The Dawn of the USMCA Era: Facilitating Trade, Mobility, and Revisiting COVID-19 Temporary Travel Restrictions
The United States-Mexico-Canada Agreement (USMCA), replacing the North American Free Trade Agreement (NAFTA), will come into effect on 1 July 2020. On its face, all its provisions dealing with the mobility of people – Chapter 16 on temporary entry for business persons –remain substantively unchanged compared to Chapter 16 in the NAFTA. Nevertheless, it might be a bit early to jump to the conclusion that the new Agreement, or how it will be interpreted and applied by border officers, will have no new affect on the mobility of people.
The USMCA primarily aims to facilitate trade among the three signatory parties to the benefit of their local industries. However, when we are talking about trade in services or goods, are we able to exclude the human aspect? It is people who are negotiating deals, who are making the investments, who are managing the businesses, who are operating the machines, and who are transporting the goods. This is especially noteworthy under current circumstances, where the border closure under COVID-19 has substantially limited the travel between Canada and the United States. The intent behind the border closure is obvious: to stop the spread of the COVID-19 virus by minimizing the influx of people. This seems to be a logical precaution to protect public health. But what is the cost of this seemingly inflexible measure? The dawn of the USMCA era might be a suitable time for us to revisit this matter.
It is obvious that the current lockdown has taken a toll on our economy. Many people are out of work, many businesses are shut down, and many tenants (both commercial and residential) can no longer afford to pay their landlords. These are all vivid examples of the economic harm that we now witness in our daily lives. Canada has for many decades enjoyed the benefits of its intimate economic connection with the United States. People used to be able to conveniently cross the border for work, tourism and shopping. Canadian companies also cooperate closely with their United States counterparts on trade and supplies. However, for the time being, other than the small number of people who qualify under the short list for “essential travel”, the expediency of cross-border travel which has played such an important role in the Canadian economy no longer exists.
The advent of the USMCA should cause us to think about border closure and the mobility of people because the Agreement contains new measures that will further the economic relationships between the signatory countries. There has not yet been any signs that the travel restrictions will soon be altered in any meaningful or substantive way. Given the inseparability between trade and the movement of people, the more benefits that the parties of the Agreement had intended, the more we are losing by prohibiting people from travelling across the border.
The USMCA has innovations that will incentivize broader participation in cross-border trade, which likely entails more frequent movement of people on a new larger scale. For example, the USMCA is raising the de minimis threshold for the exported goods to enter another country duty-free. This will exempt customs duties and taxes for lower-value shipments. As a result, this change encourages smaller businesses to participate in export, since it can now save them the duties and taxes which had been previously too burdensome. The trade in goods is essentially about the people working on various links in the supply chain, including investing, managing, manufacturing and marketing. In a world without COVID-19, people would freely make in-person business trips to negotiate deals, inspect their manufacturers’ facilities, or study their target markets. It is however paradoxical that while the USMCA is proactively taking new steps to promote trade and vitalize the economies of our three countries, the current travel restrictions are frustrating that objective by rendering virtually all cross-border travel impossible.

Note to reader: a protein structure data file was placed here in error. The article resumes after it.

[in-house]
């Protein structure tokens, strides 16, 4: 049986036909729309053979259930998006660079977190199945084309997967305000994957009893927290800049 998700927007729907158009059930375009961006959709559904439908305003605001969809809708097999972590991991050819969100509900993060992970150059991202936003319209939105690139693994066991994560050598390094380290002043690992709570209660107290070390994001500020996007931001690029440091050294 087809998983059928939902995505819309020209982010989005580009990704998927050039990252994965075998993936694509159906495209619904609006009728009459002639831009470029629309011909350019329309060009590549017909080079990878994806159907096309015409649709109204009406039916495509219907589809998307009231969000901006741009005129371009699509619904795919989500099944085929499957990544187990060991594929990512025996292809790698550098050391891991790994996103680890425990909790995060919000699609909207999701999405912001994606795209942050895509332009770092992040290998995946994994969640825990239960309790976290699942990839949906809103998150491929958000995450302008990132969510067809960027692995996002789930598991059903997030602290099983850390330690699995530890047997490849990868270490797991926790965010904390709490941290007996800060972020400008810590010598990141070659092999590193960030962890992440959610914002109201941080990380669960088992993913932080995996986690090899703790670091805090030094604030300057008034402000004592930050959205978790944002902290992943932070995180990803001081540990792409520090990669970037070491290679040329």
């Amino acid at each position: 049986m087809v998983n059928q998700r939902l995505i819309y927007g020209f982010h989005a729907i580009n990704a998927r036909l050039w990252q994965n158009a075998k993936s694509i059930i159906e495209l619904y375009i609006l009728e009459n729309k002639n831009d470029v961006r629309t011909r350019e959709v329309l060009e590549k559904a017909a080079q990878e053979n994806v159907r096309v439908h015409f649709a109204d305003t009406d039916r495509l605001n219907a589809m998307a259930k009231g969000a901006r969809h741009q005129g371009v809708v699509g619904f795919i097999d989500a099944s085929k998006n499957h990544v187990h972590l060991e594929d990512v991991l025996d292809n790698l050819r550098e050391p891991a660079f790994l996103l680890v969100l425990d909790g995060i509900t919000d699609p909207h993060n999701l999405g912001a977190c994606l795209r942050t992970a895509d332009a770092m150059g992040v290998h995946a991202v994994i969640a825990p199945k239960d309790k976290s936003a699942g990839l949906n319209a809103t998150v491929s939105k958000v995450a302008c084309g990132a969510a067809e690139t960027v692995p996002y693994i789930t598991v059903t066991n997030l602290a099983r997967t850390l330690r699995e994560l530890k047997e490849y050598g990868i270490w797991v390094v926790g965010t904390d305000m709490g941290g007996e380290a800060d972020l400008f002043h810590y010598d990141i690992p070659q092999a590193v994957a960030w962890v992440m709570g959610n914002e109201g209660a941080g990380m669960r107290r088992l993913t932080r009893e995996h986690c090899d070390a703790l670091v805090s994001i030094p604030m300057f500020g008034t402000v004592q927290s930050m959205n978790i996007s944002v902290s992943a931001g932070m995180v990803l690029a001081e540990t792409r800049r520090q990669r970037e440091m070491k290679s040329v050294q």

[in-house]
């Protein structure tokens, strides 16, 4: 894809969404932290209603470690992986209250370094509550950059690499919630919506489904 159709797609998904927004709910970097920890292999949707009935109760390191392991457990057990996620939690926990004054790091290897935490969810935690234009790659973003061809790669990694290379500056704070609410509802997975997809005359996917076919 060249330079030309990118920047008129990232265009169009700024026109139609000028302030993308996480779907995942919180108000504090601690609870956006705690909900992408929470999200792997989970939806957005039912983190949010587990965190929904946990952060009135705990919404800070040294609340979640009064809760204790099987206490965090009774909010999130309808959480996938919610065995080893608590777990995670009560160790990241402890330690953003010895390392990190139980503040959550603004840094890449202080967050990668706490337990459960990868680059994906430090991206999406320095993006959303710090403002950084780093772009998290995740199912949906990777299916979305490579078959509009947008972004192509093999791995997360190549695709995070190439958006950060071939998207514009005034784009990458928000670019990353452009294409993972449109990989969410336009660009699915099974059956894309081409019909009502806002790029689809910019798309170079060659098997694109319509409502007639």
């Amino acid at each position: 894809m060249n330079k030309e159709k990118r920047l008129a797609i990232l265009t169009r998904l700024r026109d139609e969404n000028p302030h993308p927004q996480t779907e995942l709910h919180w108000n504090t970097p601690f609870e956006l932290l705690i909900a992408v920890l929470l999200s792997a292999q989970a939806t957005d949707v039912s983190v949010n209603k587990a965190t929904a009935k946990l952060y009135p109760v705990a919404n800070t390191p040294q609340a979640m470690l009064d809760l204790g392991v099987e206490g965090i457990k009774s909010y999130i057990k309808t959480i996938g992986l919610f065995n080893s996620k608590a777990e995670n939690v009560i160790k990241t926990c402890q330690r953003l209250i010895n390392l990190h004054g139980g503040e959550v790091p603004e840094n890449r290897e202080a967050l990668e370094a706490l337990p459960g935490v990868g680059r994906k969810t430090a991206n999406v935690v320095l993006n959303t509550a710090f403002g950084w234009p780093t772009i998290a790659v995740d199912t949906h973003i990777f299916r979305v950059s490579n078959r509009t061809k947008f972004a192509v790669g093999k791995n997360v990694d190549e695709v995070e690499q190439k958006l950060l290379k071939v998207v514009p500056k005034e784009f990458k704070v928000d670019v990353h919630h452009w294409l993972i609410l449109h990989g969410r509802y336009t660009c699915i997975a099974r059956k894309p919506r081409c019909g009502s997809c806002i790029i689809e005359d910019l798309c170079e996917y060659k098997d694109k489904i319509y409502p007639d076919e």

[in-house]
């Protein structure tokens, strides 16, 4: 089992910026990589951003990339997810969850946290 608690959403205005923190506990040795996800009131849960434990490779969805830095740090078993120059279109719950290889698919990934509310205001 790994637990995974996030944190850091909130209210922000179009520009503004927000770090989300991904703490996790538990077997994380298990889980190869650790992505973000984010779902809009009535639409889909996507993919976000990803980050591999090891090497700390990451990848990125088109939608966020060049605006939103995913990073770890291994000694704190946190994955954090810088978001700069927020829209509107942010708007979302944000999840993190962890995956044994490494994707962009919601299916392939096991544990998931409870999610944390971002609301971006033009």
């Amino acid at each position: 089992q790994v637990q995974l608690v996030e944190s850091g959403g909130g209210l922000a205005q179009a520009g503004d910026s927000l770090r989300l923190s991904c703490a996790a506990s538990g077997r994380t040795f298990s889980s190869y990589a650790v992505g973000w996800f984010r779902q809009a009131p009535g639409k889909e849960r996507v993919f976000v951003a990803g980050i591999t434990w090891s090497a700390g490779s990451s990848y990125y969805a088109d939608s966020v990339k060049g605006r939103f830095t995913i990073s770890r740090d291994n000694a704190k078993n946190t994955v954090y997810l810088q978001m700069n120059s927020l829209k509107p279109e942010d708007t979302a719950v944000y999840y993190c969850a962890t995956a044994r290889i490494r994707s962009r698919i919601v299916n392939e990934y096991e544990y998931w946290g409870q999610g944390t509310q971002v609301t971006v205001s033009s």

Notably, at the negotiation stage of the USMCA, Canada was seeking to modernize and expand NAFTA’s original list of professionals and business persons who can be granted easy access, but this endeavour did not succeed. The Trump Whitehouse would have nothing to do with it. It is a pity that the USMCA has lagged behind the pace of modernization by maintaining a list of professions that represented the economy 30 years ago. Canada’s priority has always been to maintain and promote a smooth influx of people, which is an indispensable component of our economic development. Unfortunately, because of current travel restrictions, statistics have already shown that both business travel and immigration have plummeted during the pandemic, which will likely further negatively impact the Canadian economy.
Economic benefits intended by the USMCA cannot be effectively achieved if we disregard the human aspect that is so critical to free trade. In order to uphold robust trade and commerce across borders, a flexible and efficient mechanism must be found to facilitate the mobility of people. This is especially worth noting during this lockdown period. A border closure appears to be an easy and immediate solution to the health crisis, but perhaps it is now time to work towards more flexible measures. No one can precisely estimate how long our battle against the virus will last. Maintaining the current state and allowing the economy to deteriorate indefinitely is too high a price. Risk can never be eliminated altogether but can be managed. The new opportunities brought by the implementation of the USMCA are urging us to consider gradually lifting the travel restrictions in regions and by ways where and how feasible.